Trawling Destination: Raritan Bay, Keyport, NJ
Departure Point: Pederson's Marina
TRAWLS TESTED: HARDWARE & BUOY
Our first day out on the water this summer was with two of several trawls to be offered by our team here at Testing the Waters. We could not have done this first phase of testing without NY/NJ Baykeeper who generously provided us the boat and people power to make this first outing happen. This organization does really important work that aims to protect, conserve and rehabilitate New York and New Jersey waterways. Make sure to check them out and get involved. We would like to thank Sandra Meola, Captain Pete Cangeloso, and field technician Mitch Mickley for their help and support.
Additionally our cross country support from 5Gyres has been essential to the entire project. What started as a project to create design drawings of their trawls for open source global disbursement, has led to the Testing Our Waters project. The Hardware trawl we tested this expedition was in fact designed by 5Gyres cofounder, Marcus Eriksen, on his return trip to LA from New York City.
The goal of these excursions is to ascertain the ability of each trawl to remain level with the water surface while being pulled from the boat, and to ensure that the nets are holding onto the trawl (essential to trawling for microplastics successfully) and do not rip. With each excursion we look at how well the trawl remains parallel to the surface and captures debris.
Stepping up to the plate for testing this time are the Hardware Trawl--
... and the Buoy Trawl designed for Makers with 3D printing abilities.
First up: The Hardware Trawl goes into the water and we track our location...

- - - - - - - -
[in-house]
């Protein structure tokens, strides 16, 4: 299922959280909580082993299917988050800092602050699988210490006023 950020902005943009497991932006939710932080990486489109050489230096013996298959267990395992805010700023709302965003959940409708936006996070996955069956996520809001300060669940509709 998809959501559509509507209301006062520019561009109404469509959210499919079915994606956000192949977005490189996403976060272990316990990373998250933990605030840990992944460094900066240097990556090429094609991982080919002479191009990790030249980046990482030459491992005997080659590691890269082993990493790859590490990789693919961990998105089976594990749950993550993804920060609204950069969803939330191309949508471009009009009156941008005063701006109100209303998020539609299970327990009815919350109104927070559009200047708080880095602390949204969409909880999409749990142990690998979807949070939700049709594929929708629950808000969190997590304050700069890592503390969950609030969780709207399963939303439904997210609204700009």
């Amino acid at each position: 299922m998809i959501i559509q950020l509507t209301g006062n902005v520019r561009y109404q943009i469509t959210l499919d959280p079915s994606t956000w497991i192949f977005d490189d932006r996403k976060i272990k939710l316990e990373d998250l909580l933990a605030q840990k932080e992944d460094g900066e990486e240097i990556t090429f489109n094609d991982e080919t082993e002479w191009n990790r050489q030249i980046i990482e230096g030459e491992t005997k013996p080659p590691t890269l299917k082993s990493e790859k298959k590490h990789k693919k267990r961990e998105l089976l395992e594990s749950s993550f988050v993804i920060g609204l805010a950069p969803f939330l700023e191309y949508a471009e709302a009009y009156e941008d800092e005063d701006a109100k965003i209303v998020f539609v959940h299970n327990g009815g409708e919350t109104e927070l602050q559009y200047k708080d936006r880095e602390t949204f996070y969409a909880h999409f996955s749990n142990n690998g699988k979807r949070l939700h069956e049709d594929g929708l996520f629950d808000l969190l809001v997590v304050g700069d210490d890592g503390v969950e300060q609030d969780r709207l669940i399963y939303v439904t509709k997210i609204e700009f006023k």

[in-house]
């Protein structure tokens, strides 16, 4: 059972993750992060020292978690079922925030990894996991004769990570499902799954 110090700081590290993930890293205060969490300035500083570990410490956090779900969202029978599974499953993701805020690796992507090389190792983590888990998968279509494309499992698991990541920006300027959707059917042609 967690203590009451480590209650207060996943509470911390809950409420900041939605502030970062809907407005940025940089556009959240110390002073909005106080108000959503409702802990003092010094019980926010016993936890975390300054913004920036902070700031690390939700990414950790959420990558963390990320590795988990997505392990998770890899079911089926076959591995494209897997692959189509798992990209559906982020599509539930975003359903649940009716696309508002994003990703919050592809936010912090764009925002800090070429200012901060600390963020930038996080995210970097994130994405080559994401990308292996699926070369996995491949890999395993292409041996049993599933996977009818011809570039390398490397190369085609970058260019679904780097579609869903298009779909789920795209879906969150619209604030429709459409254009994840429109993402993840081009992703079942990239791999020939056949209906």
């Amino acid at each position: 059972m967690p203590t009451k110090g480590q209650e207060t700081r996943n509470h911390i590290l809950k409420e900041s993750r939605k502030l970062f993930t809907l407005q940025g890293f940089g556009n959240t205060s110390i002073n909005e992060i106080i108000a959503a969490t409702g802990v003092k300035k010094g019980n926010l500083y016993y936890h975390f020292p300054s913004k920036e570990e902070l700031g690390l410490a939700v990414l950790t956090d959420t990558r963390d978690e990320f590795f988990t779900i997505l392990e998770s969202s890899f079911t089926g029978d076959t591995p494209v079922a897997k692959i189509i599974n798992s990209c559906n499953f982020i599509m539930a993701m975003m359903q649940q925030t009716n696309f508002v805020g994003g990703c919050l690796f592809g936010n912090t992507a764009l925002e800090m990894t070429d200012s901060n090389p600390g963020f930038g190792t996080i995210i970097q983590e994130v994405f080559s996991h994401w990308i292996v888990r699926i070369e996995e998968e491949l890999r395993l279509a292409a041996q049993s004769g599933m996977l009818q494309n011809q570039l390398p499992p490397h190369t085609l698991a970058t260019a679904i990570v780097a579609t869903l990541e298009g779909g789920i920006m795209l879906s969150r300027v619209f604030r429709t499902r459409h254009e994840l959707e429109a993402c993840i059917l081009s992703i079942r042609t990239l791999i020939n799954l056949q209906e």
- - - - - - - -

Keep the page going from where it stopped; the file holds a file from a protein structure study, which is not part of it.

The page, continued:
Captain Pete kept us at 3 / 4 knots throughout each 15 minute test. The hardware trawl sunk a little bit and may need some adjustments to its design as a result but as a whole we were happy with how it performed. We logged our location and time and pulled it onto the boat.
When on deck of the boat, we thought the 3D trawl was working best, (perhaps grateful it didn't sink). It dove in and out of the water and looked as excited to be in the water as we were. This anthropomorphism did not a good trawl make however. When Professor Roth reviewed the footage to take a closer look at performance, he realized it had too much bounce to suit our purposes. Professor Roth has gone back to the drawing board with this design. Stay tuned for version 2.0.
We did find microplastics in our 2 successful hauls. They are extremely small and difficult to capture on an iPhone camera. Sandra Meola from NY/NJ Baykeeper said that they have have found microplastics EVERY TIME they have trawled for them. You may think that we found is not a lot, however you must take into consideration that what we ultimately found was from just 2 nets we trawled with, 15 minutes at a time. Considering how large Raritan Bay is, it is alarming that we found this much from just trawling for such a short amount of time in such a large body of water.
Ultimately, from a design perspective, the trip was a success and showed Professor Barent Roth and designer Aishwarya Janwadkar what adjustments need to be made for the 2nd iteration of these trawls.
We as a team came back to land with renewed purpose. We learned, and saw, that the environment is in fact not healthy. Field technician Mitch Mickley taught us that the large amount of jellyfish we were seeing in the water is an indicator of an environment in distress. Normally these jellyfish would have predators, but with sea temperature rising and pollution into the oceans increasing, ecosystems and animal behavior are changing. In our local waterways, jellyfish do well, their predators do not. This is a trend we see in many different locations: it’s often the animals that are harmful to humans that benefit from the negative impact human activity has on the environment.
We believe that with research and community building we can reverse this path. That is one of our goals at Testing Our Waters.